Kazakhstan's president said during a visit to Berlin on Thursday that his country was willing to increase oil deliveries to German over the long term, as resource-poor Berlin seeks alternatives to imports from Russia amid the invasion of Ukraine.
Kassym-Jomart Tokayev said during a press conference with Chancellor Olaf Scholz that Astana had shipped 500,000 metric tons of oil to Germany via Russia's Druzhba pipeline this year, following Berlin's decision to stop buying Russian oil.
"At our German friends' request, I have confirmed our country's readiness to increase oil supplies and make them long-term," Tokayev told a briefing.
He described Germany as a "strategic partner country in the European Union." He also invited Scholz to visit Astana at his convenience.
Main Central Asian trading partner 'by a distance'
Scholz, meanwhile, described Kazakhstan as "an important partner to broaden our supply channels, for example with the import of crude oil, and to make us independent from Russian energy deliveries."
Scholz said Kazakhstan was Germany's most important Central Asian trading partner "by a distance," and told reporters that he and Tokayev had agreed to improve conditions for trade and investment.
"We clearly discussed how the rule of law also plays a large role," Scholz said. "The president described to me his plans to expand the rule of law to protect human rights and democratic principles in the country."
Kazakhstan regularly scores poorly in various global liberty and freedom indices, for instance being placed 134th — between Uganda and Sri Lanka — in the 2023 World Press Freedom Index, and scoring just 0.28 out of 1.00 — the same as Turkey and Algeria — in the 2022 Electoral Democracy Index.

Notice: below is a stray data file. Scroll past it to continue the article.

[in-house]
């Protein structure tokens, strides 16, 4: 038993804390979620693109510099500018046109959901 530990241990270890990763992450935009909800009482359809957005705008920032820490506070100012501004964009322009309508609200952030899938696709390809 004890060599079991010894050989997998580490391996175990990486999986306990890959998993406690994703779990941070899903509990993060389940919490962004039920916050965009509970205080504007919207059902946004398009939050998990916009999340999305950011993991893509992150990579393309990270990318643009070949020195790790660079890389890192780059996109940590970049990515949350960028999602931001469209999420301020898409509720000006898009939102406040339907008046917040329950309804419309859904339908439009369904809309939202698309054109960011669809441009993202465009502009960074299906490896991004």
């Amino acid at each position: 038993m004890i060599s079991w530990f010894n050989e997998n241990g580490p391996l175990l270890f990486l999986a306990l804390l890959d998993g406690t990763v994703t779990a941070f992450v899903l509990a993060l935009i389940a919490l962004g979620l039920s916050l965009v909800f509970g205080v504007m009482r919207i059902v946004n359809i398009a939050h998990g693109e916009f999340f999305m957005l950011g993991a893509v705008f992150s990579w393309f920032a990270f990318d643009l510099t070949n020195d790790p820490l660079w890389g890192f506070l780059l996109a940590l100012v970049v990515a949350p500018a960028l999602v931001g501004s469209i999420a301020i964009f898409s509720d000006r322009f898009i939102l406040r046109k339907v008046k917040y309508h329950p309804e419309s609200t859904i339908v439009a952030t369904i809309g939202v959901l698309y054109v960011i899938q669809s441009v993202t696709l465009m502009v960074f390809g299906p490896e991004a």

Tokayev won in a landslide in snap elections in 2022, wining 80% of the vote with no other candidate managing even 5%, despite recent widespread public protests. OSCE observers praised the ballot as "efficiently prepared," but noted the lack of real competition and urged the country to consider legislation to ensure "genuine plurality." Voter turnout was a record low, but still was put at 69%.
Central Asian Berlin summit on Friday
Thursday's bilateral appointment precedes a regional summit in Berlin on Friday, which leaders from Uzbekistan, Turkmenistan, Kyrgyzstan and Tajikistan will also attend.
Traditionally with close ties to Russia and formerly a part of the Soviet Union, Kazakhstan has sought to distance itself somewhat from its main historical ally since the invasion of Ukraine. Scholz portrayed the oil deliveries as an example of Astana helping Berlin uphold and exceed the requirements of EU sanctions against Russia.
"It is good and helpful that Kazakhstan supports us in avoiding breaching sanctions and has set up active countermeasures," Scholz said, DW reports.